The CLOCKSS archive is pleased to announce it’s newest publishing partner, the ACM (the Association for Computing Machinery), www.acm.org. By joining CLOCKSS archive community ACM ensures their digital collections are preserved in a trusted, reliable archive and that this important scholarly content will remain accessible to the world’s future scholars, researchers, and students.
The CLOCKSS archive is governed by the participating publishers and libraries. The distributed digital preservation approach uses Archive Nodes, which are housed at libraries selected to be the custodians of the archived content, and at institutions that have existed for decades, if not centuries. Archive nodes are located in geographically, politically, and geologically disparate locations in North America, Europe, and Asia., and supports the library’s role in society as a “custodian of culture.”
“Society publishers increasingly see the value of working with libraries to ensure that their materials remain as useful and available as possible over the very long term,” said Gordon Tibbits, CLOCKSS Co-Chair. “We are delighted to welcome ACM as the newest member of CLOCKSS, joining other world leading publishers and librarians who together set the strategy for long-term archiving in the best interest of the entire scholarly community.”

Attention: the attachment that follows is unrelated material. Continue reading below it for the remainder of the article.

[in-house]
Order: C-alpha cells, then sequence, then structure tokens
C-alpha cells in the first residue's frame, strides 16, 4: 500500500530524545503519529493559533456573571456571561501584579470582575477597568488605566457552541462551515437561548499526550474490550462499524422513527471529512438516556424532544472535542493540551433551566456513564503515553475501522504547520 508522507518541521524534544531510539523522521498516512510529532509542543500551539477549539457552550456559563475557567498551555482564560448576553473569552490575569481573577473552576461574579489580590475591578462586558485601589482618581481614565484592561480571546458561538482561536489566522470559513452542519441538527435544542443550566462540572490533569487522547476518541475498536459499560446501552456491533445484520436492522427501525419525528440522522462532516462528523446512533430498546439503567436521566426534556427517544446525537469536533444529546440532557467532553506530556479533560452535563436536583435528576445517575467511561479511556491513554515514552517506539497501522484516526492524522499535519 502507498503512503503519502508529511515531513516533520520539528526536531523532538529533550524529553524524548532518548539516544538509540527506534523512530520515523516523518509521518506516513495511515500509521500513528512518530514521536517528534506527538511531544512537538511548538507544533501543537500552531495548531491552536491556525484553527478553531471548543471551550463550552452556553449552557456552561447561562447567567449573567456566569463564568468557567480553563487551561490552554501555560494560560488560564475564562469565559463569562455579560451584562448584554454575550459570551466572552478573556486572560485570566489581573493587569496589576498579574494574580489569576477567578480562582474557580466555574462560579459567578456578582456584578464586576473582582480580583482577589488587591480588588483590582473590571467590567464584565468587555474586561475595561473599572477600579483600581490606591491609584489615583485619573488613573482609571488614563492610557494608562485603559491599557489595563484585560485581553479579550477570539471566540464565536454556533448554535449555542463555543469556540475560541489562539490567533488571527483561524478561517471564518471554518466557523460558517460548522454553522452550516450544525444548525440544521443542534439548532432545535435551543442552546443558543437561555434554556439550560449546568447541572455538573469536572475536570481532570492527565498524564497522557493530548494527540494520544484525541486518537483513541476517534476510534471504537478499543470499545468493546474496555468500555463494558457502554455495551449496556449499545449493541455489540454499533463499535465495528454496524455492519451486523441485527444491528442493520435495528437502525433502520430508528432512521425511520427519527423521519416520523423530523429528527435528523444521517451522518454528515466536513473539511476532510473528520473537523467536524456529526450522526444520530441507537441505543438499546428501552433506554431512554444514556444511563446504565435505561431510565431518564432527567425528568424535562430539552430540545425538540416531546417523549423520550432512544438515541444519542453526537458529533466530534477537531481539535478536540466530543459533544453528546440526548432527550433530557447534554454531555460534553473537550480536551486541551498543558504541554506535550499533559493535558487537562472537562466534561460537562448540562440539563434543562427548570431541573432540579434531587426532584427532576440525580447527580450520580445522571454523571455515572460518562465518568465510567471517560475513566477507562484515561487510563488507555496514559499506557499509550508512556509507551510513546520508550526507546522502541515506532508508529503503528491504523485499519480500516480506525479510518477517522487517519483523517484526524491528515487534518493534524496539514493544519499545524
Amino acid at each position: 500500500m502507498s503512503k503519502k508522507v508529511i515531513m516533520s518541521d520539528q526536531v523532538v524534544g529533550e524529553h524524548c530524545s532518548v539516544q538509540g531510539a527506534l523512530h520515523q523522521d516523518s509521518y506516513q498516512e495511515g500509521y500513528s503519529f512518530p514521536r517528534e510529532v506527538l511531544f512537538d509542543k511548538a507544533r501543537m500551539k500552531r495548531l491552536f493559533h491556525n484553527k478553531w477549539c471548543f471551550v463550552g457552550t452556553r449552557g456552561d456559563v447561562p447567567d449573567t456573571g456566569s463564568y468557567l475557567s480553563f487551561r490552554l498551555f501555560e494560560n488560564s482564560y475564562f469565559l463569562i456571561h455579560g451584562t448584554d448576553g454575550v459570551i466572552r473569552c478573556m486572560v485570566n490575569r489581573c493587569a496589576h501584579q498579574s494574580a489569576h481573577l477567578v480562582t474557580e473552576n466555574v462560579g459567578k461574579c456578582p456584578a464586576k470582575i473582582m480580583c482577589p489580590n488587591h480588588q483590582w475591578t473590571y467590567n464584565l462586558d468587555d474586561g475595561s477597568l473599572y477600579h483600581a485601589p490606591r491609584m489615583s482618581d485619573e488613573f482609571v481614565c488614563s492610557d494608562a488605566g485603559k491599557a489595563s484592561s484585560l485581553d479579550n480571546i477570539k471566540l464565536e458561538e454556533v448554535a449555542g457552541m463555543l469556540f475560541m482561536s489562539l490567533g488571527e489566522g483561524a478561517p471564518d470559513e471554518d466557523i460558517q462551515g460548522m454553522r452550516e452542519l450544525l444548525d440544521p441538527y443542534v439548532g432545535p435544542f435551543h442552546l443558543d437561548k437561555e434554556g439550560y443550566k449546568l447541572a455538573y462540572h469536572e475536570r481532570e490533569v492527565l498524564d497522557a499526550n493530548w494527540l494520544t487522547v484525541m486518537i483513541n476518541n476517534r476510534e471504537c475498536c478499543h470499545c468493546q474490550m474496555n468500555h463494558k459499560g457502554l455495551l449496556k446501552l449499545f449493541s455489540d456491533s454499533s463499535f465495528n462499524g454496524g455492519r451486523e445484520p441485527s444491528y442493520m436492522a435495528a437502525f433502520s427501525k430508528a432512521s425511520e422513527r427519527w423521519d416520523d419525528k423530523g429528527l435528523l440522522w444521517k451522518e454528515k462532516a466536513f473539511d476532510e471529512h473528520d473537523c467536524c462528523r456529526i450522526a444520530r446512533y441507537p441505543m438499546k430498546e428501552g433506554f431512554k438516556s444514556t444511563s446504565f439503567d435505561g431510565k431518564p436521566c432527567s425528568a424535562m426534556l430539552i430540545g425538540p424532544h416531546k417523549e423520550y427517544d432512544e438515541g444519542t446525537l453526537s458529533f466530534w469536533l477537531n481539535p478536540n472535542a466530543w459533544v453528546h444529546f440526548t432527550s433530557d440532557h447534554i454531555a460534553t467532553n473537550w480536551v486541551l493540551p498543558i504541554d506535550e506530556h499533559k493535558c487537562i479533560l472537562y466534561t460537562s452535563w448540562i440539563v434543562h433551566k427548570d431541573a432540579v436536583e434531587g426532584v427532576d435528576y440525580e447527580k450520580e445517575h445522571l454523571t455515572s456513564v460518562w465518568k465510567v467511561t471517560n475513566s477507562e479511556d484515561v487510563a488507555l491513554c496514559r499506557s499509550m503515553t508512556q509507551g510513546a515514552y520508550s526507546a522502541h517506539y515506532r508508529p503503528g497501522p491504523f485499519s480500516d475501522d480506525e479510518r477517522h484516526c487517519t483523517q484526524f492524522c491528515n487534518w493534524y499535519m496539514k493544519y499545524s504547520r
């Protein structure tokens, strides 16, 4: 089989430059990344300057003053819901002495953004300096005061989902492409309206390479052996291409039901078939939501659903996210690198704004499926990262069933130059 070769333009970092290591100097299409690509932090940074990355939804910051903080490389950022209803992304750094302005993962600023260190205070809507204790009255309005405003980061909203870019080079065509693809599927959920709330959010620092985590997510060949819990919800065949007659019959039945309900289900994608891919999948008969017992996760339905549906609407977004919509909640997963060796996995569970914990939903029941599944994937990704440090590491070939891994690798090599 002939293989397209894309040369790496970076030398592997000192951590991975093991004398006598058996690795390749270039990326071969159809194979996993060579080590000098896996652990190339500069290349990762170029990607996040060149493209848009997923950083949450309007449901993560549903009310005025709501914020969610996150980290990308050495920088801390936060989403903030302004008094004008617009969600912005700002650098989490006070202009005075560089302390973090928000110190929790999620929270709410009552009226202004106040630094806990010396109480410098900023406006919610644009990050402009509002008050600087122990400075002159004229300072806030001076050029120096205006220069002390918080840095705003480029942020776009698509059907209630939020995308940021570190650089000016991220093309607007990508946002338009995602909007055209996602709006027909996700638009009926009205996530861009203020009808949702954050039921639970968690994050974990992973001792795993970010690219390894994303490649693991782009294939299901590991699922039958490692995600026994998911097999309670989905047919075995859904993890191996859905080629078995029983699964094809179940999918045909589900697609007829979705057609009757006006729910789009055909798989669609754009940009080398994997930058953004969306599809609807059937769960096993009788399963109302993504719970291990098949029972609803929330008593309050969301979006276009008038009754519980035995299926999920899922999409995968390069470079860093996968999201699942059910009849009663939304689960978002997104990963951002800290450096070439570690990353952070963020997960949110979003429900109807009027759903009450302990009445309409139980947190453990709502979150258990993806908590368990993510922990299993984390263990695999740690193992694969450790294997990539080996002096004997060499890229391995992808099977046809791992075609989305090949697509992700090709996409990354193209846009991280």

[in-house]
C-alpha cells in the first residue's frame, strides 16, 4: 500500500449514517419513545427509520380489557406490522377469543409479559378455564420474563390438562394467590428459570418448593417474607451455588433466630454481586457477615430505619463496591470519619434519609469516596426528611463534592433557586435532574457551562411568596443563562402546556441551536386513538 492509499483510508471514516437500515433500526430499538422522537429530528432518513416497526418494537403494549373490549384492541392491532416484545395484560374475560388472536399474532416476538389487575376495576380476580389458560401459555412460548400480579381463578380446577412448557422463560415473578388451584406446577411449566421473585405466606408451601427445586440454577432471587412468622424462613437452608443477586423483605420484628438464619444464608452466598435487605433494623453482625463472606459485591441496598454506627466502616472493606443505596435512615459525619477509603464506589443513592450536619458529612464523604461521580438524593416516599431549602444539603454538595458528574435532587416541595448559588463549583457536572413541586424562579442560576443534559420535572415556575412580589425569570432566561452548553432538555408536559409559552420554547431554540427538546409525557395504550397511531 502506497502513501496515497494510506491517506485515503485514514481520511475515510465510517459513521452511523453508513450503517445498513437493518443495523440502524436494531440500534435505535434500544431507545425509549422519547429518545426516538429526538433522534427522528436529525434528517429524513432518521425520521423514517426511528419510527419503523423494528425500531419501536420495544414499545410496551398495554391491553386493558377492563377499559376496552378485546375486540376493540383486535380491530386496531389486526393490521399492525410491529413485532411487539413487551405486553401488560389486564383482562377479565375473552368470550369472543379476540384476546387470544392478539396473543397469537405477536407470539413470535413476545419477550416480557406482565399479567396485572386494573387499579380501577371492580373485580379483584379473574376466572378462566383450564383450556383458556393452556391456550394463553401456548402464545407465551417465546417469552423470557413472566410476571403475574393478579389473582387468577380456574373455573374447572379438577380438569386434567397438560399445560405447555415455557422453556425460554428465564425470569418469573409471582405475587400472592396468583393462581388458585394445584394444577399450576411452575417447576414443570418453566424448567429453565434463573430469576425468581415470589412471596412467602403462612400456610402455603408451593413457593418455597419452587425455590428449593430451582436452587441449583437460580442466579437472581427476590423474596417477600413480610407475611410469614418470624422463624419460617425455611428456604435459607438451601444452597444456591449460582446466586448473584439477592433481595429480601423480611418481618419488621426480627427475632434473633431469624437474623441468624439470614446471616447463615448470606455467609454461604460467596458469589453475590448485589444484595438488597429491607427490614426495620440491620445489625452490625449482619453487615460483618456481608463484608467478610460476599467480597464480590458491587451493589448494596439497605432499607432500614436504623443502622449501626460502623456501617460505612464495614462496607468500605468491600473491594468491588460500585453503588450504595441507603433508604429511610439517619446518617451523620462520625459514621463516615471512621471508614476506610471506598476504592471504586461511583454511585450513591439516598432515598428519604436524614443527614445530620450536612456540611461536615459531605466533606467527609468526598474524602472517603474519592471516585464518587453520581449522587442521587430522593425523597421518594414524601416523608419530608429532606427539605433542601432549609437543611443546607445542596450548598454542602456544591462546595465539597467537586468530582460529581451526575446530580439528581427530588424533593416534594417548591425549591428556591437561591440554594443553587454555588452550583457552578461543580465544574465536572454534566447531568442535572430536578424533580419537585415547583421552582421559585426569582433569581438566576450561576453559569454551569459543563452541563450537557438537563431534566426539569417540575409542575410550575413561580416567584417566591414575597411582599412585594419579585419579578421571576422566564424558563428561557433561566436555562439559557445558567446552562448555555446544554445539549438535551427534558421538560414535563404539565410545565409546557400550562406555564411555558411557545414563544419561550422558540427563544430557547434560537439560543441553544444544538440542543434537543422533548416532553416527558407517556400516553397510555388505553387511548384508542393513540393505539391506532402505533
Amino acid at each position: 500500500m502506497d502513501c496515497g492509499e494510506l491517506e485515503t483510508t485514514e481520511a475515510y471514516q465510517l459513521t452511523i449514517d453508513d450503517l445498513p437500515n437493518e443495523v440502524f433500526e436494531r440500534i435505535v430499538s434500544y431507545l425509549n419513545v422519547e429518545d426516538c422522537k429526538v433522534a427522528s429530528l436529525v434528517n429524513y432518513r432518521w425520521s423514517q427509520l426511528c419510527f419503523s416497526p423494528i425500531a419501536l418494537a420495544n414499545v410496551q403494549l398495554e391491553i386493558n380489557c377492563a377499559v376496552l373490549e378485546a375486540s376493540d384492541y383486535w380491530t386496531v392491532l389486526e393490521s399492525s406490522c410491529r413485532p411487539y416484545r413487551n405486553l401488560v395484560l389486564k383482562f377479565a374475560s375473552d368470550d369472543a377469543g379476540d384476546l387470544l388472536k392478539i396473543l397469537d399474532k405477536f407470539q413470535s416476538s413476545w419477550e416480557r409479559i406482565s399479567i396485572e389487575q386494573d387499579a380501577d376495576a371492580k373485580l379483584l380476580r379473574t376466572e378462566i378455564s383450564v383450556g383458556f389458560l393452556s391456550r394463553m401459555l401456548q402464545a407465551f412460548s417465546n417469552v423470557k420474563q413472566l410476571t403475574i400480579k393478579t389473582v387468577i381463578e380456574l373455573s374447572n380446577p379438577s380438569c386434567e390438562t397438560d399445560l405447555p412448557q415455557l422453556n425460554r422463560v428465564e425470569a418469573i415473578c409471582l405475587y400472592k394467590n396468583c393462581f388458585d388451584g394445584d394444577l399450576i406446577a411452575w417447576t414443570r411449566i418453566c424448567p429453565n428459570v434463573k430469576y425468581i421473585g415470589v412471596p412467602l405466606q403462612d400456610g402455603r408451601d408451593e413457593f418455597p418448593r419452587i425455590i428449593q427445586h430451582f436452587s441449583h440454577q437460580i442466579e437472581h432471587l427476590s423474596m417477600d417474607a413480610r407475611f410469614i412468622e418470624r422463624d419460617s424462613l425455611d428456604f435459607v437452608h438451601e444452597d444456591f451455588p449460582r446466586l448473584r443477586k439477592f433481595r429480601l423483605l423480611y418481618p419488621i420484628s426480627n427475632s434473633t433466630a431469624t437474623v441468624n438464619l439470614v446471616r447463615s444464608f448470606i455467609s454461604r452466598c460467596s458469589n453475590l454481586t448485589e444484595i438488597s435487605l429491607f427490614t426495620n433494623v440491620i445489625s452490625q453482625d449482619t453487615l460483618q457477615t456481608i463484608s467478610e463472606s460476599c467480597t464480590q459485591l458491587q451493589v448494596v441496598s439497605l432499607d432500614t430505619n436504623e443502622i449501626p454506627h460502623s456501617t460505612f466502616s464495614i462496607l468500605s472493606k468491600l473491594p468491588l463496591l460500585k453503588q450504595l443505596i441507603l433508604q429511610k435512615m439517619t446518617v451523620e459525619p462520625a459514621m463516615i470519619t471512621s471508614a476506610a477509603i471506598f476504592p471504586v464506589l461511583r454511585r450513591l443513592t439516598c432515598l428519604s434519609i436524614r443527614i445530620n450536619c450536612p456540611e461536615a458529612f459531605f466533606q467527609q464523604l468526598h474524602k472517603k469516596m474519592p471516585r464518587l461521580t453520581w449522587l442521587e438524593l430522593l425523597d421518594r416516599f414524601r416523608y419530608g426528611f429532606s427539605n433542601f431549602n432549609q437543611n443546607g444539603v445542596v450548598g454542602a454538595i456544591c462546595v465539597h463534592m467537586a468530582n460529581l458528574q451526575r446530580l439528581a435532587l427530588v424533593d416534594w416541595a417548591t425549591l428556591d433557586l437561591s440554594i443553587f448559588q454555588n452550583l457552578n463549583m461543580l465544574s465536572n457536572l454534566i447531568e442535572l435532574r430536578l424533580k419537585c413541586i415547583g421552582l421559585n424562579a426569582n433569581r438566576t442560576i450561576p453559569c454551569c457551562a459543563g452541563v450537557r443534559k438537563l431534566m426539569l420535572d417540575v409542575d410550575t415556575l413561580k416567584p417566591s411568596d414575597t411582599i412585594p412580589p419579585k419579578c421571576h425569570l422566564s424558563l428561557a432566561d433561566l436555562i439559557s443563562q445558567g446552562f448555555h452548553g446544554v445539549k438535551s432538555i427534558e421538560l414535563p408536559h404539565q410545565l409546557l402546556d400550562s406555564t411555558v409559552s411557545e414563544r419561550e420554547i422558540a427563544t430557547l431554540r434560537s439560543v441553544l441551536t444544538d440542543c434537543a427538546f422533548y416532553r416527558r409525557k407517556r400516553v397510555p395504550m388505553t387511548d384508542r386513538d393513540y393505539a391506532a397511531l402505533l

The ACM Digital Library comprises an online collection of more than two million pages of full-text articles from ACM publications as well as one of the most comprehensive bibliographic databases in the computing field. The ACM DL includes an index of more than 7 million references, 1.25 million citations, and over 500,000 journal articles. ACM’s full-text database consists of many of the highest impact titles in the computing field dating back to 1954, and includes content from ACM’s wide range of journals, magazines, conference proceedings, ACM Special Interest Group (SIG) newsletters, technical reports, and multimedia files.
CLOCKSS, or Controlled LOCKSS (for Lots of Copies Keep Stuff Safe), runs on LOCKSS technology, which received an ACM Research Award in 2004.